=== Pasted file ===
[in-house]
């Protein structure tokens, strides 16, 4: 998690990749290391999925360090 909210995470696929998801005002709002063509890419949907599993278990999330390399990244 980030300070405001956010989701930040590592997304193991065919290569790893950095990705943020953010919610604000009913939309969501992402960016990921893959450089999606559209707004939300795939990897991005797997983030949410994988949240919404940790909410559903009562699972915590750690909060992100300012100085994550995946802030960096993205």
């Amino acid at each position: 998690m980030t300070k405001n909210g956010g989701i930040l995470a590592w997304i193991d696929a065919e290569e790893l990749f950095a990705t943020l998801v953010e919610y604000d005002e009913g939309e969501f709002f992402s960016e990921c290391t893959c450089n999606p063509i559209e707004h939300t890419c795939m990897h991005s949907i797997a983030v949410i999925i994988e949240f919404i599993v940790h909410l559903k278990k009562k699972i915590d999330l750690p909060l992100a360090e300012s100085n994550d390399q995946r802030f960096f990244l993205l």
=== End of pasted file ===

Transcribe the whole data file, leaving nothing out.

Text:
[in-house]
């Protein structure tokens, strides 16, 4: 998690990749290391999925360090 909210995470696929998801005002709002063509890419949907599993278990999330390399990244 980030300070405001956010989701930040590592997304193991065919290569790893950095990705943020953010919610604000009913939309969501992402960016990921893959450089999606559209707004939300795939990897991005797997983030949410994988949240919404940790909410559903009562699972915590750690909060992100300012100085994550995946802030960096993205």
């Amino acid at each position: 998690m980030t300070k405001n909210g956010g989701i930040l995470a590592w997304i193991d696929a065919e290569e790893l990749f950095a990705t943020l998801v953010e919610y604000d005002e009913g939309e969501f709002f992402s960016e990921c290391t893959c450089n999606p063509i559209e707004h939300t890419c795939m990897h991005s949907i797997a983030v949410i999925i994988e949240f919404i599993v940790h909410l559903k278990k009562k699972i915590d999330l750690p909060l992100a360090e300012s100085n994550d390399q995946r802030f960096f990244l993205l």